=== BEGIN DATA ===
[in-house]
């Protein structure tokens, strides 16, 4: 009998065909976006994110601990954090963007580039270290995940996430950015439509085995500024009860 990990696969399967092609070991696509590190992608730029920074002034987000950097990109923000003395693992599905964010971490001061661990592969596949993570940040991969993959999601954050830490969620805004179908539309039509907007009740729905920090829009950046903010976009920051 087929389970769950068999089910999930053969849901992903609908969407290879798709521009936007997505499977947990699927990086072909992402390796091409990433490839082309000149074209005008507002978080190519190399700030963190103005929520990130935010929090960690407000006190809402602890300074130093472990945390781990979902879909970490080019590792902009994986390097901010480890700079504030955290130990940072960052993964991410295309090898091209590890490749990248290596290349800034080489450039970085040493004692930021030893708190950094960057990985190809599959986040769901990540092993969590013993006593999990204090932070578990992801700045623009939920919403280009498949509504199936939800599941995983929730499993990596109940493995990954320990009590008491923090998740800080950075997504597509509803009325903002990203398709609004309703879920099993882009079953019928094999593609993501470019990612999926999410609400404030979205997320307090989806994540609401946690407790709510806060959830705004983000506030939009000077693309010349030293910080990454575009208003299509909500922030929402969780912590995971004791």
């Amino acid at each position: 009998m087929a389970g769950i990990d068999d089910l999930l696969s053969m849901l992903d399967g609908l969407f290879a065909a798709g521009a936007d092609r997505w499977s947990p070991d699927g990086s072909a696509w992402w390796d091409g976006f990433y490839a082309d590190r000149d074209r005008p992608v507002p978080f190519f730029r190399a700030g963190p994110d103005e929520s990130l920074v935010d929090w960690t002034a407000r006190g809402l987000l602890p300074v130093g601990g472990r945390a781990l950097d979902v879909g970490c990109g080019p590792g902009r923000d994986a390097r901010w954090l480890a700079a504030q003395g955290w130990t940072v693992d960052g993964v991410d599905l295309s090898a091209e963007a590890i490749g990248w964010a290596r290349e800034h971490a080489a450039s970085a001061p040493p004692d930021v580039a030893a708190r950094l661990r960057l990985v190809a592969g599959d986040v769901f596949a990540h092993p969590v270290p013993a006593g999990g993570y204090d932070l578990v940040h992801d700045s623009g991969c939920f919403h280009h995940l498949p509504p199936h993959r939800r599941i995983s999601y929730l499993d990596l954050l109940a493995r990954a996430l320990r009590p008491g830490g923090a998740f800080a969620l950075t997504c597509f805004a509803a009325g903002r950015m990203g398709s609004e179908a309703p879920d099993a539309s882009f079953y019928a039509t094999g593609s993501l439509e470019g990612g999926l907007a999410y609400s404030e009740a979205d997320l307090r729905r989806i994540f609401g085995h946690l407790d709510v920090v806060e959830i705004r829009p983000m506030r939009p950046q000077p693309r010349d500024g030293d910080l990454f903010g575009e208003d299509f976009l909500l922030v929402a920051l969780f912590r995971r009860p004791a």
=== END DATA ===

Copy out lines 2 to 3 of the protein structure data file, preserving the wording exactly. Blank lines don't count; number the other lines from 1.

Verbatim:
């Protein structure tokens, strides 16, 4: 009998065909976006994110601990954090963007580039270290995940996430950015439509085995500024009860 990990696969399967092609070991696509590190992608730029920074002034987000950097990109923000003395693992599905964010971490001061661990592969596949993570940040991969993959999601954050830490969620805004179908539309039509907007009740729905920090829009950046903010976009920051 087929389970769950068999089910999930053969849901992903609908969407290879798709521009936007997505499977947990699927990086072909992402390796091409990433490839082309000149074209005008507002978080190519190399700030963190103005929520990130935010929090960690407000006190809402602890300074130093472990945390781990979902879909970490080019590792902009994986390097901010480890700079504030955290130990940072960052993964991410295309090898091209590890490749990248290596290349800034080489450039970085040493004692930021030893708190950094960057990985190809599959986040769901990540092993969590013993006593999990204090932070578990992801700045623009939920919403280009498949509504199936939800599941995983929730499993990596109940493995990954320990009590008491923090998740800080950075997504597509509803009325903002990203398709609004309703879920099993882009079953019928094999593609993501470019990612999926999410609400404030979205997320307090989806994540609401946690407790709510806060959830705004983000506030939009000077693309010349030293910080990454575009208003299509909500922030929402969780912590995971004791």
């Amino acid at each position: 009998m087929a389970g769950i990990d068999d089910l999930l696969s053969m849901l992903d399967g609908l969407f290879a065909a798709g521009a936007d092609r997505w499977s947990p070991d699927g990086s072909a696509w992402w390796d091409g976006f990433y490839a082309d590190r000149d074209r005008p992608v507002p978080f190519f730029r190399a700030g963190p994110d103005e929520s990130l920074v935010d929090w960690t002034a407000r006190g809402l987000l602890p300074v130093g601990g472990r945390a781990l950097d979902v879909g970490c990109g080019p590792g902009r923000d994986a390097r901010w954090l480890a700079a504030q003395g955290w130990t940072v693992d960052g993964v991410d599905l295309s090898a091209e963007a590890i490749g990248w964010a290596r290349e800034h971490a080489a450039s970085a001061p040493p004692d930021v580039a030893a708190r950094l661990r960057l990985v190809a592969g599959d986040v769901f596949a990540h092993p969590v270290p013993a006593g999990g993570y204090d932070l578990v940040h992801d700045s623009g991969c939920f919403h280009h995940l498949p509504p199936h993959r939800r599941i995983s999601y929730l499993d990596l954050l109940a493995r990954a996430l320990r009590p008491g830490g923090a998740f800080a969620l950075t997504c597509f805004a509803a009325g903002r950015m990203g398709s609004e179908a309703p879920d099993a539309s882009f079953y019928a039509t094999g593609s993501l439509e470019g990612g999926l907007a999410y609400s404030e009740a979205d997320l307090r729905r989806i994540f609401g085995h946690l407790d709510v920090v806060e959830i705004r829009p983000m506030r939009p950046q000077p693309r010349d500024g030293d910080l990454f903010g575009e208003d299509f976009l909500l922030v929402a920051l969780f912590r995971r009860p004791a």